Poisonwood Bible Analysis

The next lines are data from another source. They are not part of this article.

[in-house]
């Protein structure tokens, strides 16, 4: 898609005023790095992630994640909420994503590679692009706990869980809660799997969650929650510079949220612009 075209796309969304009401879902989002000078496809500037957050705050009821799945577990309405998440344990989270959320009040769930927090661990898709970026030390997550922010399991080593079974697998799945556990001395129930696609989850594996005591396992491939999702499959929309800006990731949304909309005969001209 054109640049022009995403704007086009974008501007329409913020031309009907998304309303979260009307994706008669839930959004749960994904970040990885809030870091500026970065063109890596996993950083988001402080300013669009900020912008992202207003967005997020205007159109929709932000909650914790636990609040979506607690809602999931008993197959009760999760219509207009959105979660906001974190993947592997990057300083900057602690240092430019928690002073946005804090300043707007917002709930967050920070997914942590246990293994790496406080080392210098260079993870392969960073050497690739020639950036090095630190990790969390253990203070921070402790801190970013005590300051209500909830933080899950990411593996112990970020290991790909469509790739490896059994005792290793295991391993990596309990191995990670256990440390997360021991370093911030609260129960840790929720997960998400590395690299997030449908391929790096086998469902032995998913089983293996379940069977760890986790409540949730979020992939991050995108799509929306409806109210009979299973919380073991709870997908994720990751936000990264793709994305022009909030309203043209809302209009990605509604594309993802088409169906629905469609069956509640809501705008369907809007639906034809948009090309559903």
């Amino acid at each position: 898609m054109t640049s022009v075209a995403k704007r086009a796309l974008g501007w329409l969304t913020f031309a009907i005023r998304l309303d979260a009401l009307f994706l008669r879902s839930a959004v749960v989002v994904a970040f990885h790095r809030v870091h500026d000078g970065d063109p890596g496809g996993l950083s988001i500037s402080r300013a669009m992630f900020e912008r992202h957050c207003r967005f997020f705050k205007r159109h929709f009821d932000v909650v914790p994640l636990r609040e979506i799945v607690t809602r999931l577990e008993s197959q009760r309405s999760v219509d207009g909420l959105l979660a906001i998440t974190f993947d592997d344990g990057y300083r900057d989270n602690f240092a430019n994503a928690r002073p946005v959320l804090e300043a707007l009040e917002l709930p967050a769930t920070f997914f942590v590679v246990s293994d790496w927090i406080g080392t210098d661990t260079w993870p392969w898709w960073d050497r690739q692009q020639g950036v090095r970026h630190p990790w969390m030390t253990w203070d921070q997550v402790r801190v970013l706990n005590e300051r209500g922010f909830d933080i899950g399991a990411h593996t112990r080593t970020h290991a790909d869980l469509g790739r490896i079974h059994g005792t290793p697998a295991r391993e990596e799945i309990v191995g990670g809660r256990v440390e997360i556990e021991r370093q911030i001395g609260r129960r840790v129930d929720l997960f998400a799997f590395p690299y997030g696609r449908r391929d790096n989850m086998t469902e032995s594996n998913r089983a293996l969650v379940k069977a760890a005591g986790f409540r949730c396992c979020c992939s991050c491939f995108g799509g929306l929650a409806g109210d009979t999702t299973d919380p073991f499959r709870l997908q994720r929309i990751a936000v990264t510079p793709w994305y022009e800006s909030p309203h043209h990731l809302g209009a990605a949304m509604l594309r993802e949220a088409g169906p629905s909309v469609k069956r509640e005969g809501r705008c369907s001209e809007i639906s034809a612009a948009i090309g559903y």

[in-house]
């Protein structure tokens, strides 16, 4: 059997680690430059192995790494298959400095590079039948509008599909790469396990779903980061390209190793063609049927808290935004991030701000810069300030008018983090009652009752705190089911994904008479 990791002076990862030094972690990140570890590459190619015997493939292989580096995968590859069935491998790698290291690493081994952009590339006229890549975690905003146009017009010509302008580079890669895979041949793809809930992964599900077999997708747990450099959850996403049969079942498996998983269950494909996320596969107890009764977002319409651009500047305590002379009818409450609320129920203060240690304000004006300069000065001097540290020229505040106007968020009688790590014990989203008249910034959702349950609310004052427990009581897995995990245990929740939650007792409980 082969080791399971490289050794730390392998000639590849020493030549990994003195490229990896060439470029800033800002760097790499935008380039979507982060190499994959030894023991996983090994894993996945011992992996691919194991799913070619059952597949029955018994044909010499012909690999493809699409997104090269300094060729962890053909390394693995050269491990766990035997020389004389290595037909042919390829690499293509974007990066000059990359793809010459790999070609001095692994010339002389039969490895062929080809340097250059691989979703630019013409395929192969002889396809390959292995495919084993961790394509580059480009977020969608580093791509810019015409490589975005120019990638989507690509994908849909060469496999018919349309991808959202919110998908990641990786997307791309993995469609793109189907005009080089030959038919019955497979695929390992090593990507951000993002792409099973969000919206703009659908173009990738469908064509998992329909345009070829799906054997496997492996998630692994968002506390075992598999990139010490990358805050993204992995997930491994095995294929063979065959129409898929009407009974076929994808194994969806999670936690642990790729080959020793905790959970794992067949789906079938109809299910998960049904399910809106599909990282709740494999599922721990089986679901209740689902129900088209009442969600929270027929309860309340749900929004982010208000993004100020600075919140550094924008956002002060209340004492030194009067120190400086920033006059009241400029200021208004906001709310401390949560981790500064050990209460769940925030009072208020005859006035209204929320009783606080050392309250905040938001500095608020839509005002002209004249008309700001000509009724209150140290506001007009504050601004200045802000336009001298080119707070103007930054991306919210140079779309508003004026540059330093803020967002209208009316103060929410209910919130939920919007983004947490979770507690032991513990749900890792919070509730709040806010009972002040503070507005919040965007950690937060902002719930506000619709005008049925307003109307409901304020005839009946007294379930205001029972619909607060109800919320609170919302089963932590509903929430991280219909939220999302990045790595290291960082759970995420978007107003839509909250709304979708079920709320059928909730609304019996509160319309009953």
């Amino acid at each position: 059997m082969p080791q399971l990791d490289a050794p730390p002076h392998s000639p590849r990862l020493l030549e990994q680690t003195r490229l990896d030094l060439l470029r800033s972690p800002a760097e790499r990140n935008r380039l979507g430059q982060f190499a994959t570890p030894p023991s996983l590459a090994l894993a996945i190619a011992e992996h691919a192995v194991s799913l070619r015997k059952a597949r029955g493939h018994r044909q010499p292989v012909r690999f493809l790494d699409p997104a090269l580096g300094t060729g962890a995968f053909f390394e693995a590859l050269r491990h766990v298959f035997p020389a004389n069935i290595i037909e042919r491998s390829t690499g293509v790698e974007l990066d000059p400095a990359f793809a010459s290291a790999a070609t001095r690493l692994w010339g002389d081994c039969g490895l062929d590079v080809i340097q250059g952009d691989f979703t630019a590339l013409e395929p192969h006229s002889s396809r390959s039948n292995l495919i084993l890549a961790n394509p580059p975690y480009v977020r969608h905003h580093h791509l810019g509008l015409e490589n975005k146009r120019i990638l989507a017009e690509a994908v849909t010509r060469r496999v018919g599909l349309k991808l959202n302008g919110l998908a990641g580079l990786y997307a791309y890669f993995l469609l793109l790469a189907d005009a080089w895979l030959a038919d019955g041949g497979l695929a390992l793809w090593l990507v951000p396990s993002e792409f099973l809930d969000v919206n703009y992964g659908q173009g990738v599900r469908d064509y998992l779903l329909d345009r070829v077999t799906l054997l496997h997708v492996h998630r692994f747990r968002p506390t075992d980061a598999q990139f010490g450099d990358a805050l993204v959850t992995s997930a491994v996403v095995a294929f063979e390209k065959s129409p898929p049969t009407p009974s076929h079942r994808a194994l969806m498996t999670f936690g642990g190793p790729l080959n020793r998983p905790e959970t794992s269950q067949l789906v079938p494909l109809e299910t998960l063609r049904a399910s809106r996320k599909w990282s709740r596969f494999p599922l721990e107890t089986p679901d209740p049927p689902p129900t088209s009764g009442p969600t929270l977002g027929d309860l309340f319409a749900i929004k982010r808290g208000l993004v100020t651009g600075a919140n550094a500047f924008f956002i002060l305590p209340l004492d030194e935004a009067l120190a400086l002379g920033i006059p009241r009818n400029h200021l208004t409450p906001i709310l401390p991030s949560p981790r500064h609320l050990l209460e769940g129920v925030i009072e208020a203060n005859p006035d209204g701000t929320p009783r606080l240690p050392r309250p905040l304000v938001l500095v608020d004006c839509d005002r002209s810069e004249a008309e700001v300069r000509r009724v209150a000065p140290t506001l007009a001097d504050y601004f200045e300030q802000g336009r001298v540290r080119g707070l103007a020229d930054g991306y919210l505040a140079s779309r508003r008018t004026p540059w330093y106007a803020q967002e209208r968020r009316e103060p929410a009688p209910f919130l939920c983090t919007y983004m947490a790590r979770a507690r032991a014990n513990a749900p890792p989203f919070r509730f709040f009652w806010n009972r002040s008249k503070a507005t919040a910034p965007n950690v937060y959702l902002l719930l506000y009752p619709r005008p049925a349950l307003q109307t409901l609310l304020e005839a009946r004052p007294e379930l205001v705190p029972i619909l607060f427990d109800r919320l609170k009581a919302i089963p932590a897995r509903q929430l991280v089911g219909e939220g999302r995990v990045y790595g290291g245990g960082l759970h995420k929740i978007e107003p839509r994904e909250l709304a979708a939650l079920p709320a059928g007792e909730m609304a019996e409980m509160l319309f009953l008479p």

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Could you ever imagine having to uproot your family’s entire way of life to travel across the ocean to a foreign country that would not fully commit to your belief of Christianity? In Barbara Kingsolver’s intriguing novel, The Poisonwood Bible, she tells the story of a typical all American family from Bethlehem, Georgia. The readers’ are able to visualize the family’s lives being completely revised by the chain of events that takes place through their God led journey to the Congo. The Price family is very familiar to the certain lifestyle the United States offers, where we take advantage of having our everyday necessities on hand, even down to our Betty Crocker cake mixes, access to fresh drinking water, protection from an abundance of diseases, and much more. They quickly begin to understand that if they want to survive all in one piece, they must adapt to this new way of life. However, the experiences each character encounters along the way leads them down a different path that is not at all what Nathan Price as a husband and father instills in them to believe. Over time in the Belgian Congo, the girls and their mother are able to see that there are divergent options for their lives other than what their dictator, Nathan is preaching to them. Leah begins the book as a little girl who follows in her father’s footsteps, she craves his approval. As Leah grows older she makes her own opinions’ about what is important to her and learns from those around her that it
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